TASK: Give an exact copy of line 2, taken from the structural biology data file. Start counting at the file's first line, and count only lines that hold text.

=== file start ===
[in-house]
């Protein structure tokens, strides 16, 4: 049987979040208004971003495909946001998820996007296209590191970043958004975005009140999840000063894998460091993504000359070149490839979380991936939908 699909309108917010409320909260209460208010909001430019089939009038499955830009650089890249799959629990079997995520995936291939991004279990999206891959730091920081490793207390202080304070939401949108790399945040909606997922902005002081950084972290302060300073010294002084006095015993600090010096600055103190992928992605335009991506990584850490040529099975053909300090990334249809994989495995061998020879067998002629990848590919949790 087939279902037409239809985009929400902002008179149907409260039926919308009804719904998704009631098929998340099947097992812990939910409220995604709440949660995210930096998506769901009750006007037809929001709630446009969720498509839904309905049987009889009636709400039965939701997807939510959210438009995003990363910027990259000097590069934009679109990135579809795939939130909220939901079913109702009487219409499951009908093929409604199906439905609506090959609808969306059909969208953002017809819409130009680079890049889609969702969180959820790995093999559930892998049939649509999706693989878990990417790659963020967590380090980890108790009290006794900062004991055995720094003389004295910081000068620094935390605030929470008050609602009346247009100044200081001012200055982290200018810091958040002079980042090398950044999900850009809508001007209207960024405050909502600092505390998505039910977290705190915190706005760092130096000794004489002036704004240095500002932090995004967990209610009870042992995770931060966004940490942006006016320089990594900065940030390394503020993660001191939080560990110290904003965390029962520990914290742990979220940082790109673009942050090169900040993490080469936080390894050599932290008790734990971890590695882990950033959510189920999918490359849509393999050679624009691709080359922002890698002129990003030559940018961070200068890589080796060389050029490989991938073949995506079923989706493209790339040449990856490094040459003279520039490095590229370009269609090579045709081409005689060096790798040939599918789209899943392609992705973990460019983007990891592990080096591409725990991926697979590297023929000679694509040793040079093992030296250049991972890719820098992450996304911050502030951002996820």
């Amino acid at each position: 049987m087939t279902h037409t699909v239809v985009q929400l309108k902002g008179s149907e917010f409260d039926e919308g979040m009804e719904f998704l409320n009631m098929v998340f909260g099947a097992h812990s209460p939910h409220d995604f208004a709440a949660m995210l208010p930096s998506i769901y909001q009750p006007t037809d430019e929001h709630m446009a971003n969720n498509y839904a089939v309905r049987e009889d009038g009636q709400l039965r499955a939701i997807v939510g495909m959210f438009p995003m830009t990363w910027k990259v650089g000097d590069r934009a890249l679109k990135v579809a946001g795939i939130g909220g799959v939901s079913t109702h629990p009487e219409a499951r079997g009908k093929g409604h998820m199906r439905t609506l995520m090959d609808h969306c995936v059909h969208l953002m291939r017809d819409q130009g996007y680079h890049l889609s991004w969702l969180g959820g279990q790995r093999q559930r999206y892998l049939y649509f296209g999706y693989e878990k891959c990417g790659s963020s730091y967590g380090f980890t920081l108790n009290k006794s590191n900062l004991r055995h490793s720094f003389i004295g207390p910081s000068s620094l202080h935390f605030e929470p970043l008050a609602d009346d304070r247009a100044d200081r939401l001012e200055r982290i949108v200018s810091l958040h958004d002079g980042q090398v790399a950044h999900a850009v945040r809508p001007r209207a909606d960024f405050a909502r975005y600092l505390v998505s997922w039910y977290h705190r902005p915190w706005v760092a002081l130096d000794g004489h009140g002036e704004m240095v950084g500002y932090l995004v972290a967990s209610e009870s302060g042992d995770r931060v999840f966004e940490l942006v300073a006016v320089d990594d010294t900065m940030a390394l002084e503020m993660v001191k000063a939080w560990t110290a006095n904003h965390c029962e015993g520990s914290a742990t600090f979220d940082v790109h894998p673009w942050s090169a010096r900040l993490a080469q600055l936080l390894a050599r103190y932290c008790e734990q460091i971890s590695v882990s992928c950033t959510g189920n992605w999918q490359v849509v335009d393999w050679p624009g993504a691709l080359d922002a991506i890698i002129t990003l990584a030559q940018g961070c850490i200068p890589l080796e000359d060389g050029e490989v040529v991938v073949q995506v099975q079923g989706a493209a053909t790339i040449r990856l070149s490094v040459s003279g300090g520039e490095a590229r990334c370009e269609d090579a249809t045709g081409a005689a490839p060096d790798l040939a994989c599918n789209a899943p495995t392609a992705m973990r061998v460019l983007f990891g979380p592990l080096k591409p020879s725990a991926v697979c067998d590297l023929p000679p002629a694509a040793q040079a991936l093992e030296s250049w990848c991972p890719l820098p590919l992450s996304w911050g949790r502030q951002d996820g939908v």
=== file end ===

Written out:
């Protein structure tokens, strides 16, 4: 049987979040208004971003495909946001998820996007296209590191970043958004975005009140999840000063894998460091993504000359070149490839979380991936939908 699909309108917010409320909260209460208010909001430019089939009038499955830009650089890249799959629990079997995520995936291939991004279990999206891959730091920081490793207390202080304070939401949108790399945040909606997922902005002081950084972290302060300073010294002084006095015993600090010096600055103190992928992605335009991506990584850490040529099975053909300090990334249809994989495995061998020879067998002629990848590919949790 087939279902037409239809985009929400902002008179149907409260039926919308009804719904998704009631098929998340099947097992812990939910409220995604709440949660995210930096998506769901009750006007037809929001709630446009969720498509839904309905049987009889009636709400039965939701997807939510959210438009995003990363910027990259000097590069934009679109990135579809795939939130909220939901079913109702009487219409499951009908093929409604199906439905609506090959609808969306059909969208953002017809819409130009680079890049889609969702969180959820790995093999559930892998049939649509999706693989878990990417790659963020967590380090980890108790009290006794900062004991055995720094003389004295910081000068620094935390605030929470008050609602009346247009100044200081001012200055982290200018810091958040002079980042090398950044999900850009809508001007209207960024405050909502600092505390998505039910977290705190915190706005760092130096000794004489002036704004240095500002932090995004967990209610009870042992995770931060966004940490942006006016320089990594900065940030390394503020993660001191939080560990110290904003965390029962520990914290742990979220940082790109673009942050090169900040993490080469936080390894050599932290008790734990971890590695882990950033959510189920999918490359849509393999050679624009691709080359922002890698002129990003030559940018961070200068890589080796060389050029490989991938073949995506079923989706493209790339040449990856490094040459003279520039490095590229370009269609090579045709081409005689060096790798040939599918789209899943392609992705973990460019983007990891592990080096591409725990991926697979590297023929000679694509040793040079093992030296250049991972890719820098992450996304911050502030951002996820």